London Community News
Semi-automatic handguns were pulled on cops in London twice as many times in 2012 as in 2011.
According to an annual report on the use of force by the London Police Service, officers engaged a suspect that presented a semi-automatic pistol eight times in 2012, compared to four times in 2011.
That figure, presented to the London Police Services Board Wednesday (Feb. 13), only includes times when an officer had to use force, a definition that includes among many other possible actions the drawing, pointing and/or firing of their own sidearm. It does not include weapons that were seized as part of a raid, for example.
It’s part of a “very concerning” trend in this city and across Ontario, one that has closely traced the proliferation of the drug trade, according to Chief Brad Duncan.
“We know that handguns are being carried more frequently, especially by those involved in the drug trade,” he told London Community News. “It’s always a concern for our drug officers and quite frankly our officers on the street. I’ve been in this work for 33 years and I can tell you that when I started on the street it would be extremely unusual for us to come across a handgun. Now it’s not an infrequent occurrence.”
Duncan said “hundreds” of other weapons have been taken off London streets by the LPS in the last two or three years.
“How many times are we involved in situations where for whatever reason that suspect does not choose to show the firearm but is still armed?” he explained. “And how many times, as evidenced by our news conference last week are we entering into residences, apartments or motor vehicles where often times drugs and guns co-exist?”
According to the use of force statistics, the “location of a subject’s weapon” was described as “in-hand” 16 times, “at-hand” 17 times and “concealed on subject” nine times.
“That’s the subculture and that’s also concerning because that amount has really escalated over the years,” he said. “That’s why we’re in the position where we have funding from the provincial government that allows us to compliment our guns and drugs unit with more officers.”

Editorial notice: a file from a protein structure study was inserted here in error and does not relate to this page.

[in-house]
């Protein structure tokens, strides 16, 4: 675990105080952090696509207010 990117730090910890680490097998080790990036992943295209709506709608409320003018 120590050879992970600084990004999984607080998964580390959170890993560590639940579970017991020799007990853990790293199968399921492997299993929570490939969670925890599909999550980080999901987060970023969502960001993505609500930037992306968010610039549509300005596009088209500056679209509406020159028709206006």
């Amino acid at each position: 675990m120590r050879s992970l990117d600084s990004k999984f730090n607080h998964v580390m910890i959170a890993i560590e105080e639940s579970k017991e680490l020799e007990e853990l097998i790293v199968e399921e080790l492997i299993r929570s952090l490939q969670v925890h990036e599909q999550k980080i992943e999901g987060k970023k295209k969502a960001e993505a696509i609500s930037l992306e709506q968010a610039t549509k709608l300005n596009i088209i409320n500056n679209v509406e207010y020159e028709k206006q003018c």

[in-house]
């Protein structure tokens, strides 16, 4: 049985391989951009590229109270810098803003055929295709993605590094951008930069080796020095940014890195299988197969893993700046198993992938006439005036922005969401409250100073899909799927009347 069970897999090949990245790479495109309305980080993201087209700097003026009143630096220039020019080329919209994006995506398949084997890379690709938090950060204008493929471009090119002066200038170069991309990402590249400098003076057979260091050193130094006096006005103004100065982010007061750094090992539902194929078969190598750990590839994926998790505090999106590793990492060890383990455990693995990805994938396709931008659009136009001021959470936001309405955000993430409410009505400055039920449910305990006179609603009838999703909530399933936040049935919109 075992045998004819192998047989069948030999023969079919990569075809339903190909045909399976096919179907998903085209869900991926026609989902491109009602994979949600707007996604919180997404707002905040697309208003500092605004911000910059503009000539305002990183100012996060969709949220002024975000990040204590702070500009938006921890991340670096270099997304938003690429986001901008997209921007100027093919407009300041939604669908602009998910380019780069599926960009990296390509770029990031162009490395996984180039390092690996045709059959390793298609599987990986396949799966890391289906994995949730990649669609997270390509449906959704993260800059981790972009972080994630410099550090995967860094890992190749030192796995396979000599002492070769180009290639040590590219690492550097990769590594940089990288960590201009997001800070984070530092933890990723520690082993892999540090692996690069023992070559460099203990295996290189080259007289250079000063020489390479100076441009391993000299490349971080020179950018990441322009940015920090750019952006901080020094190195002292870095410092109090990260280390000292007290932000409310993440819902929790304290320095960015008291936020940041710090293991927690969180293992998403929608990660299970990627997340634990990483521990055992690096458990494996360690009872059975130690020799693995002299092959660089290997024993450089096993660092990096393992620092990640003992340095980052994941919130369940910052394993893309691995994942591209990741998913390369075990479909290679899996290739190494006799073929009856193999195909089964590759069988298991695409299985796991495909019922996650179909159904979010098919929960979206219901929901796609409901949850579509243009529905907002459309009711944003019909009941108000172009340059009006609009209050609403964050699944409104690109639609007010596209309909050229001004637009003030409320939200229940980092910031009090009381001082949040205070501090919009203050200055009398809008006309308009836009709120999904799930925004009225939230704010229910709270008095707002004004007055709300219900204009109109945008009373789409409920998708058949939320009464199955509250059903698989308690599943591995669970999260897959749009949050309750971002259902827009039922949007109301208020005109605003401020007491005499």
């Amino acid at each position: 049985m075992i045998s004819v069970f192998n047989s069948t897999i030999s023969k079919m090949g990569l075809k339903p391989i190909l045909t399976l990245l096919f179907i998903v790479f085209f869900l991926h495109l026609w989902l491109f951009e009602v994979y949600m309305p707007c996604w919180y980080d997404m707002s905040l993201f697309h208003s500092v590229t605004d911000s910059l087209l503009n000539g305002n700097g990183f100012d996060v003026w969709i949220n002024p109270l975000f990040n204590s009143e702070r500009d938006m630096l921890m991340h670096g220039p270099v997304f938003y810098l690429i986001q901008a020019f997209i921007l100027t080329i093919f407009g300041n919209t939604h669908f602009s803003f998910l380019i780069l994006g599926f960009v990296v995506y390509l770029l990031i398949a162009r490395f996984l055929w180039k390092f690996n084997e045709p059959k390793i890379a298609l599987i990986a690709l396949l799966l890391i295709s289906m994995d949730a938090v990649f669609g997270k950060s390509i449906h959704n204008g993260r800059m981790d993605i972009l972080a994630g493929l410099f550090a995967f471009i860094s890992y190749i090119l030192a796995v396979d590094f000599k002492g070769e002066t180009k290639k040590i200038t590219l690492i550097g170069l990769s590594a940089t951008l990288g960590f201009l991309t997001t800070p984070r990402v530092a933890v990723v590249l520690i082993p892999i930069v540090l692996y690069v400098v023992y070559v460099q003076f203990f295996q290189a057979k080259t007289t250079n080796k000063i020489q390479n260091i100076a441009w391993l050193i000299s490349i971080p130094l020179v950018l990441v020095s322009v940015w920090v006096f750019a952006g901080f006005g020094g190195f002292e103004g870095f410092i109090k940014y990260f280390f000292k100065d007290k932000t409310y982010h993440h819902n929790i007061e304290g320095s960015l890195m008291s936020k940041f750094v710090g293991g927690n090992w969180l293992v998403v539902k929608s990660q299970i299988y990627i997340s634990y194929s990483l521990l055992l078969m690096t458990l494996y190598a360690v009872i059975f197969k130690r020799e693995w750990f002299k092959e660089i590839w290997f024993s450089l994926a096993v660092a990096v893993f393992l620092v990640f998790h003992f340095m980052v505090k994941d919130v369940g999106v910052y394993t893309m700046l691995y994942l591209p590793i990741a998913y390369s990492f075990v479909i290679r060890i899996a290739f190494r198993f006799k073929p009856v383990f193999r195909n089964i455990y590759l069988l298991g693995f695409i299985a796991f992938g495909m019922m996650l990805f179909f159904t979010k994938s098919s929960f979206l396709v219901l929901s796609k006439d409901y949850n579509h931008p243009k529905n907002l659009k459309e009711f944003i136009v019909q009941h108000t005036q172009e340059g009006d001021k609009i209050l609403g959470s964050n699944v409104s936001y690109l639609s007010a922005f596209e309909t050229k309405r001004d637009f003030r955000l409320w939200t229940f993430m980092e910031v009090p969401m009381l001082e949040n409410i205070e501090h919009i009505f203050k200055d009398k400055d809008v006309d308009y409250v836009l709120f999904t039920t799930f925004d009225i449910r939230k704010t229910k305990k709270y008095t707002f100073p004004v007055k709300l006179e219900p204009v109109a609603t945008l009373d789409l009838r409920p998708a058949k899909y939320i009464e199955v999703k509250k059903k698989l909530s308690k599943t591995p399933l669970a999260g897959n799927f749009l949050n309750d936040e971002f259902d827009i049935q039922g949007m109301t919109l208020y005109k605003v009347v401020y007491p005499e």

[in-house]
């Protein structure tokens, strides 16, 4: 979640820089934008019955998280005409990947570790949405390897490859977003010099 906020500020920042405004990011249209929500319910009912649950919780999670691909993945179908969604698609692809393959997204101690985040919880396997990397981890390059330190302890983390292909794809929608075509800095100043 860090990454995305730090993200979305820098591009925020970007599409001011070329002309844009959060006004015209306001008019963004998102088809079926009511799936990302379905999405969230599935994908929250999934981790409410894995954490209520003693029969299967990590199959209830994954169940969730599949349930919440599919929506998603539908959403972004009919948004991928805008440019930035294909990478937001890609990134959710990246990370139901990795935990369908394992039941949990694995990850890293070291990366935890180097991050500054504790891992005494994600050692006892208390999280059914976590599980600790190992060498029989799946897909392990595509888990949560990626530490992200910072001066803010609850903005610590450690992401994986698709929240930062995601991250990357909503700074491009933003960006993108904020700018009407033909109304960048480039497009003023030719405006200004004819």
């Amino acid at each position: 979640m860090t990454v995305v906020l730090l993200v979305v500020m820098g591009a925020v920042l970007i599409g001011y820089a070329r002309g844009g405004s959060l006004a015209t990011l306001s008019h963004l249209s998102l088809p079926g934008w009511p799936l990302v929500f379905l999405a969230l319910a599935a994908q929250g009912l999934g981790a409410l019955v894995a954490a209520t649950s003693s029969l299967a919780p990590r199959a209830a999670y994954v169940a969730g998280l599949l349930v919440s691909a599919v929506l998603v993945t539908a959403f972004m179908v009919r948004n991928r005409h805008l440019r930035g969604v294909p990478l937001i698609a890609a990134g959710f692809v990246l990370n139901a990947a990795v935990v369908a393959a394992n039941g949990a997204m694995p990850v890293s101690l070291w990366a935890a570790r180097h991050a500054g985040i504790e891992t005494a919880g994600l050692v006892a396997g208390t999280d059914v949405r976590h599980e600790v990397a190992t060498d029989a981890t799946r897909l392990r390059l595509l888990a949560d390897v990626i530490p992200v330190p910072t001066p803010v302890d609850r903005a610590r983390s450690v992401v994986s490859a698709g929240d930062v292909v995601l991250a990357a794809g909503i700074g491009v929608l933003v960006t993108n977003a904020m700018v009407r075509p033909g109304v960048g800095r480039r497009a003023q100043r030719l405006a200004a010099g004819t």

He said in the 1980s police officers were mainly concerned speed, which he described as the main drug on the street then, and with marijuana, hash and LSD. In the 1990s cocaine took centre stage, followed by designer drugs such as ecstasy.
“That’s when we started seeing the escalation in terms of drug dealing and the firearms,” he said. “The weapons start to come forward. I can recall an incident just blocks away from the police station where we actually had a shootout back and forth across the street involving rival drug dealers.”
After the turn of the millennium, gang activity migrated up and down the 401 corridor increasing again the proliferation of weapons.
“So there has been a steady increase in terms of how the drug trades evolved and now you only have to look at some of the videos available (online) where they engage that kind of mentality of the showing and the use of firearms. It’s here, it’s in London the same as everywhere else.”
As a member of the Ontario Association of Chiefs of Police (OACP) Duncan has advocated for more funding for similar programs.
“We know the guns are out there.”
According to the report, several actions require an officer to submit a Use of Force report: drawing their service pistol or any other firearm in the presence of a member of the public, pointing a firearm at a person, discharging a firearm, using any other weapon on a person or using physical force that results in an injury requiring medical attention.
In 2012, 211 such reports were filed compared to 207 in 2011, fewer than the five-year average of 239.
Among those incidents, 49 times a person required medical attention (that includes officers), an increase from 37 in 2011. Pare noted that in 30 of the cases, the injuries were minor. Forty-five of the incidents where force was used involved the dispatching of an animal, which account for every round discharged by an on-duty officer.
No one shot at officers in London in 2012 either.
Tasers, or conducted energy weapons, were used 16 times in 2012 (13 in 2011) again below the five-year average of 25.